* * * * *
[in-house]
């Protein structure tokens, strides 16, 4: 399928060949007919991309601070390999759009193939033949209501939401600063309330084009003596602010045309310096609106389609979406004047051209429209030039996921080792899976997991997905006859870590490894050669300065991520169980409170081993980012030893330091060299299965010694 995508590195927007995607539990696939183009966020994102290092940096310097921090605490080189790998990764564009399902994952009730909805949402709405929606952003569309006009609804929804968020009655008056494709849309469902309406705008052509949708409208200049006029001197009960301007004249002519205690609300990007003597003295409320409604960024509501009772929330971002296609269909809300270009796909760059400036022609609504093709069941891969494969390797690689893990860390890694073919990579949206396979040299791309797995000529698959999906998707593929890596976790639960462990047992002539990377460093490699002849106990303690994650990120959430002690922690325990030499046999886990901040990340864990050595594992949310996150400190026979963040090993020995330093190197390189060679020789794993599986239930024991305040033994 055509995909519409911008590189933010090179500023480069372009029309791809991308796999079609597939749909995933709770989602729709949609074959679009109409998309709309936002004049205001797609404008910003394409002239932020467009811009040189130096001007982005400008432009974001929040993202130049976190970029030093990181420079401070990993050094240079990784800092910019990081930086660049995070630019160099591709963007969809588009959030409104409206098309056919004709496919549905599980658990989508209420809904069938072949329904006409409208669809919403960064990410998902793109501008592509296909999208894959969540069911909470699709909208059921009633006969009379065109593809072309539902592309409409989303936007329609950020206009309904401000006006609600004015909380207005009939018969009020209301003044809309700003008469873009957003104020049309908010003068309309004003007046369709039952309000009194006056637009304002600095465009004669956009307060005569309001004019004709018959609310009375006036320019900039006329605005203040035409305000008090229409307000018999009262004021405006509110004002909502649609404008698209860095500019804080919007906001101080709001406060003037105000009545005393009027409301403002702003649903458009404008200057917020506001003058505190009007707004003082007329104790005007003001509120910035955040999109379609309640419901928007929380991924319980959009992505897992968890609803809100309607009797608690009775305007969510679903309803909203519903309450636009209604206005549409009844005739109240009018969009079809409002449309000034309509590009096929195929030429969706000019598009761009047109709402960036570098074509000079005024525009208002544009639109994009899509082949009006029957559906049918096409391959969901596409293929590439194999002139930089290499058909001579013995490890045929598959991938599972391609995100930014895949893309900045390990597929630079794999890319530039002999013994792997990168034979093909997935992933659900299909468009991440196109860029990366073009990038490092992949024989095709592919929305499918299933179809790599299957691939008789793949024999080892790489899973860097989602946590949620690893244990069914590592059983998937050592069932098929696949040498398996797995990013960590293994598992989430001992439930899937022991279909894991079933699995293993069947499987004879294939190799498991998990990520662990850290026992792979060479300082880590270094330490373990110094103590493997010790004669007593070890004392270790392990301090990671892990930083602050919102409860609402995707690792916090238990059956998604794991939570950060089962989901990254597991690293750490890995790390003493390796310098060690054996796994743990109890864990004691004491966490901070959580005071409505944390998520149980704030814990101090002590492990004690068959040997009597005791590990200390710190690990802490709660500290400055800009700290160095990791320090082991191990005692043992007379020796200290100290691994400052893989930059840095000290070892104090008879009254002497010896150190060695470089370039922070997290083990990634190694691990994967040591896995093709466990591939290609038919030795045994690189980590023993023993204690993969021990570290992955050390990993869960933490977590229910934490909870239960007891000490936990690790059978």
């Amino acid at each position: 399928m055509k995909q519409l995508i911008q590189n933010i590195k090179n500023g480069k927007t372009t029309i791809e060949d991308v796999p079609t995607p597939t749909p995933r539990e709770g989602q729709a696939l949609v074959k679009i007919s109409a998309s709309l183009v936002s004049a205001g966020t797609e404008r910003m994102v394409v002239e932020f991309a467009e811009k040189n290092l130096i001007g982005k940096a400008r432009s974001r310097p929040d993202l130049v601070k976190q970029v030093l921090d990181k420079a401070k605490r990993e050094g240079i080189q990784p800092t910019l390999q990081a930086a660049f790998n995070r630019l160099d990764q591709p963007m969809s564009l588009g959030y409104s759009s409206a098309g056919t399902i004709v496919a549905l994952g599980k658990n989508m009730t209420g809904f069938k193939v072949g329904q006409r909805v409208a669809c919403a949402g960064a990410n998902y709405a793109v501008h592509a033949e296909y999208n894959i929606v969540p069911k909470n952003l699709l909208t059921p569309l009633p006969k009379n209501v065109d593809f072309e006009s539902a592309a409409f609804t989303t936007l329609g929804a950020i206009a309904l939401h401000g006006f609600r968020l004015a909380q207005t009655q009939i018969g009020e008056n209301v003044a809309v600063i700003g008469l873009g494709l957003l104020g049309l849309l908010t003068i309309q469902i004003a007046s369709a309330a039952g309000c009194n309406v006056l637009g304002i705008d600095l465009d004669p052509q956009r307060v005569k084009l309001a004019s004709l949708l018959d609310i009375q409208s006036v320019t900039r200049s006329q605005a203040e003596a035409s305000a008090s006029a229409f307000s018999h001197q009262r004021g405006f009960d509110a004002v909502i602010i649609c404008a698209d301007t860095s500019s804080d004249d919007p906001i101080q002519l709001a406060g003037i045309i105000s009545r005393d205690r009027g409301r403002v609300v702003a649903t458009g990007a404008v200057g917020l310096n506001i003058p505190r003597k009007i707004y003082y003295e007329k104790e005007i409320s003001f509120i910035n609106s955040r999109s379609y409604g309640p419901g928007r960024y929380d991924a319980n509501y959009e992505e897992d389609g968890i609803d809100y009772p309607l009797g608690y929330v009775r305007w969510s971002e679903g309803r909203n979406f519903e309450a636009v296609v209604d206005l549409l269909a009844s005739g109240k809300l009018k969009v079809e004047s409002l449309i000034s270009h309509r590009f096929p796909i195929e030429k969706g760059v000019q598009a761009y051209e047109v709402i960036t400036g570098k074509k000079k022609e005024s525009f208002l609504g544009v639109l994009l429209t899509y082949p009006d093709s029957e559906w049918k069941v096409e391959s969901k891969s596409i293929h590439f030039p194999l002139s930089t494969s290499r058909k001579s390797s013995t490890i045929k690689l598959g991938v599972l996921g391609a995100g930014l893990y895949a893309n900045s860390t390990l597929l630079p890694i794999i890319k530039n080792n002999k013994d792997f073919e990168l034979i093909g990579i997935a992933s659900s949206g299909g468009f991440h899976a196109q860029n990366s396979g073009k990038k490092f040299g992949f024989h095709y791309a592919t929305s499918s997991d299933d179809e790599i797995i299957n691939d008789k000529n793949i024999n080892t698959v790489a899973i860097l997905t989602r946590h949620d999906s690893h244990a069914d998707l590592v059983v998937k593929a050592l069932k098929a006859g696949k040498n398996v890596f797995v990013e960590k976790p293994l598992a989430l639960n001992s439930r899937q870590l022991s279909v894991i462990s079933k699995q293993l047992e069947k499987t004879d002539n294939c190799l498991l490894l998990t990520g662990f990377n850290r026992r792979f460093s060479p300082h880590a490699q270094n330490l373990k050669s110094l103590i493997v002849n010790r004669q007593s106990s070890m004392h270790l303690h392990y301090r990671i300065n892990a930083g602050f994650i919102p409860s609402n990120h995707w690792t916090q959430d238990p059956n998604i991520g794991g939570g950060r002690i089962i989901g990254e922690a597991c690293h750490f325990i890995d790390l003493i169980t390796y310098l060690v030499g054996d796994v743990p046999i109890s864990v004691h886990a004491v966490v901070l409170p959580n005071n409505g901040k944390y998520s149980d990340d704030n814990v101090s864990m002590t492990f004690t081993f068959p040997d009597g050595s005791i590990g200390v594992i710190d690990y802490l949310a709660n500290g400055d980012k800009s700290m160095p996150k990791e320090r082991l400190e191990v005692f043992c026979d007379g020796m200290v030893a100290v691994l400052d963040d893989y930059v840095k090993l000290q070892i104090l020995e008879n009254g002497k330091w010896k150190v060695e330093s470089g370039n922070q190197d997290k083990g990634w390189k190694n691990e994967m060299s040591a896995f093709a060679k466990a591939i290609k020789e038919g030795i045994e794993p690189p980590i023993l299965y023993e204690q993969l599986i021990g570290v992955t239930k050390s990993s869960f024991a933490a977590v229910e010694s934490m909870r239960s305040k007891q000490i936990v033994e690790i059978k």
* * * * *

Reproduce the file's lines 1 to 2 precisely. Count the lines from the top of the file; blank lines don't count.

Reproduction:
[in-house]
């Protein structure tokens, strides 16, 4: 399928060949007919991309601070390999759009193939033949209501939401600063309330084009003596602010045309310096609106389609979406004047051209429209030039996921080792899976997991997905006859870590490894050669300065991520169980409170081993980012030893330091060299299965010694 995508590195927007995607539990696939183009966020994102290092940096310097921090605490080189790998990764564009399902994952009730909805949402709405929606952003569309006009609804929804968020009655008056494709849309469902309406705008052509949708409208200049006029001197009960301007004249002519205690609300990007003597003295409320409604960024509501009772929330971002296609269909809300270009796909760059400036022609609504093709069941891969494969390797690689893990860390890694073919990579949206396979040299791309797995000529698959999906998707593929890596976790639960462990047992002539990377460093490699002849106990303690994650990120959430002690922690325990030499046999886990901040990340864990050595594992949310996150400190026979963040090993020995330093190197390189060679020789794993599986239930024991305040033994 055509995909519409911008590189933010090179500023480069372009029309791809991308796999079609597939749909995933709770989602729709949609074959679009109409998309709309936002004049205001797609404008910003394409002239932020467009811009040189130096001007982005400008432009974001929040993202130049976190970029030093990181420079401070990993050094240079990784800092910019990081930086660049995070630019160099591709963007969809588009959030409104409206098309056919004709496919549905599980658990989508209420809904069938072949329904006409409208669809919403960064990410998902793109501008592509296909999208894959969540069911909470699709909208059921009633006969009379065109593809072309539902592309409409989303936007329609950020206009309904401000006006609600004015909380207005009939018969009020209301003044809309700003008469873009957003104020049309908010003068309309004003007046369709039952309000009194006056637009304002600095465009004669956009307060005569309001004019004709018959609310009375006036320019900039006329605005203040035409305000008090229409307000018999009262004021405006509110004002909502649609404008698209860095500019804080919007906001101080709001406060003037105000009545005393009027409301403002702003649903458009404008200057917020506001003058505190009007707004003082007329104790005007003001509120910035955040999109379609309640419901928007929380991924319980959009992505897992968890609803809100309607009797608690009775305007969510679903309803909203519903309450636009209604206005549409009844005739109240009018969009079809409002449309000034309509590009096929195929030429969706000019598009761009047109709402960036570098074509000079005024525009208002544009639109994009899509082949009006029957559906049918096409391959969901596409293929590439194999002139930089290499058909001579013995490890045929598959991938599972391609995100930014895949893309900045390990597929630079794999890319530039002999013994792997990168034979093909997935992933659900299909468009991440196109860029990366073009990038490092992949024989095709592919929305499918299933179809790599299957691939008789793949024999080892790489899973860097989602946590949620690893244990069914590592059983998937050592069932098929696949040498398996797995990013960590293994598992989430001992439930899937022991279909894991079933699995293993069947499987004879294939190799498991998990990520662990850290026992792979060479300082880590270094330490373990110094103590493997010790004669007593070890004392270790392990301090990671892990930083602050919102409860609402995707690792916090238990059956998604794991939570950060089962989901990254597991690293750490890995790390003493390796310098060690054996796994743990109890864990004691004491966490901070959580005071409505944390998520149980704030814990101090002590492990004690068959040997009597005791590990200390710190690990802490709660500290400055800009700290160095990791320090082991191990005692043992007379020796200290100290691994400052893989930059840095000290070892104090008879009254002497010896150190060695470089370039922070997290083990990634190694691990994967040591896995093709466990591939290609038919030795045994690189980590023993023993204690993969021990570290992955050390990993869960933490977590229910934490909870239960007891000490936990690790059978």